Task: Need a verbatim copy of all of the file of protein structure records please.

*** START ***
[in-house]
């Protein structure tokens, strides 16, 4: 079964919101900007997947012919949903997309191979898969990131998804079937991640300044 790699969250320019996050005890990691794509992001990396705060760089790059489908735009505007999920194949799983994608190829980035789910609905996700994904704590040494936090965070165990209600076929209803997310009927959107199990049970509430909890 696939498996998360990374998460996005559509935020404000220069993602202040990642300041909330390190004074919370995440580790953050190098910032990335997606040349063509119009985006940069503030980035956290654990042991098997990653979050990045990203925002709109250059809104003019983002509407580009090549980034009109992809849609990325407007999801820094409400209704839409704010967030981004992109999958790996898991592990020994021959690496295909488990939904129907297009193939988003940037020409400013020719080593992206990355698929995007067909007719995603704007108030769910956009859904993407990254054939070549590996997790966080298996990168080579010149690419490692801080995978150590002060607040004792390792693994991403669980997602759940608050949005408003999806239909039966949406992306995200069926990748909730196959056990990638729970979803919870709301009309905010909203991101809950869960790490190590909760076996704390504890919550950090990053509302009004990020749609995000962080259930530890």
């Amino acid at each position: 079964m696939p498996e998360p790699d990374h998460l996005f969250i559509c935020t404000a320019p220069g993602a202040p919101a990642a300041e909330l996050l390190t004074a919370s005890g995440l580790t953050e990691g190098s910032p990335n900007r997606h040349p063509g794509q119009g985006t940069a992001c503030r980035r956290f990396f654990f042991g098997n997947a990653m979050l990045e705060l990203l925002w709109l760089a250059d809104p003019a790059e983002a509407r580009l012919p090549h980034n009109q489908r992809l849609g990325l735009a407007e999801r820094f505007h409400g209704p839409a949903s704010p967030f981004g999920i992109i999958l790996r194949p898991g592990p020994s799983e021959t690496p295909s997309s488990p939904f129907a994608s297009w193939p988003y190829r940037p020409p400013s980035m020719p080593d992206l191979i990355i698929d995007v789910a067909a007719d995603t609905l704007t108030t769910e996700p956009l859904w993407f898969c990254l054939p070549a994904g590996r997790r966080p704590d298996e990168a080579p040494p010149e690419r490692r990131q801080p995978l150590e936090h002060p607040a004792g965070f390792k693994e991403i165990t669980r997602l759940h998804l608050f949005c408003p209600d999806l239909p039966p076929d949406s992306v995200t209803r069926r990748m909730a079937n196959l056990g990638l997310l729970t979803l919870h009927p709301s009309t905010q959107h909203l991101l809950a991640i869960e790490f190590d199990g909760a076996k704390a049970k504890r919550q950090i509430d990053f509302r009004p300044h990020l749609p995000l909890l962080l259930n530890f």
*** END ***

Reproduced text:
[in-house]
């Protein structure tokens, strides 16, 4: 079964919101900007997947012919949903997309191979898969990131998804079937991640300044 790699969250320019996050005890990691794509992001990396705060760089790059489908735009505007999920194949799983994608190829980035789910609905996700994904704590040494936090965070165990209600076929209803997310009927959107199990049970509430909890 696939498996998360990374998460996005559509935020404000220069993602202040990642300041909330390190004074919370995440580790953050190098910032990335997606040349063509119009985006940069503030980035956290654990042991098997990653979050990045990203925002709109250059809104003019983002509407580009090549980034009109992809849609990325407007999801820094409400209704839409704010967030981004992109999958790996898991592990020994021959690496295909488990939904129907297009193939988003940037020409400013020719080593992206990355698929995007067909007719995603704007108030769910956009859904993407990254054939070549590996997790966080298996990168080579010149690419490692801080995978150590002060607040004792390792693994991403669980997602759940608050949005408003999806239909039966949406992306995200069926990748909730196959056990990638729970979803919870709301009309905010909203991101809950869960790490190590909760076996704390504890919550950090990053509302009004990020749609995000962080259930530890």
């Amino acid at each position: 079964m696939p498996e998360p790699d990374h998460l996005f969250i559509c935020t404000a320019p220069g993602a202040p919101a990642a300041e909330l996050l390190t004074a919370s005890g995440l580790t953050e990691g190098s910032p990335n900007r997606h040349p063509g794509q119009g985006t940069a992001c503030r980035r956290f990396f654990f042991g098997n997947a990653m979050l990045e705060l990203l925002w709109l760089a250059d809104p003019a790059e983002a509407r580009l012919p090549h980034n009109q489908r992809l849609g990325l735009a407007e999801r820094f505007h409400g209704p839409a949903s704010p967030f981004g999920i992109i999958l790996r194949p898991g592990p020994s799983e021959t690496p295909s997309s488990p939904f129907a994608s297009w193939p988003y190829r940037p020409p400013s980035m020719p080593d992206l191979i990355i698929d995007v789910a067909a007719d995603t609905l704007t108030t769910e996700p956009l859904w993407f898969c990254l054939p070549a994904g590996r997790r966080p704590d298996e990168a080579p040494p010149e690419r490692r990131q801080p995978l150590e936090h002060p607040a004792g965070f390792k693994e991403i165990t669980r997602l759940h998804l608050f949005c408003p209600d999806l239909p039966p076929d949406s992306v995200t209803r069926r990748m909730a079937n196959l056990g990638l997310l729970t979803l919870h009927p709301s009309t905010q959107h909203l991101l809950a991640i869960e790490f190590d199990g909760a076996k704390a049970k504890r919550q950090i509430d990053f509302r009004p300044h990020l749609p995000l909890l962080l259930n530890f």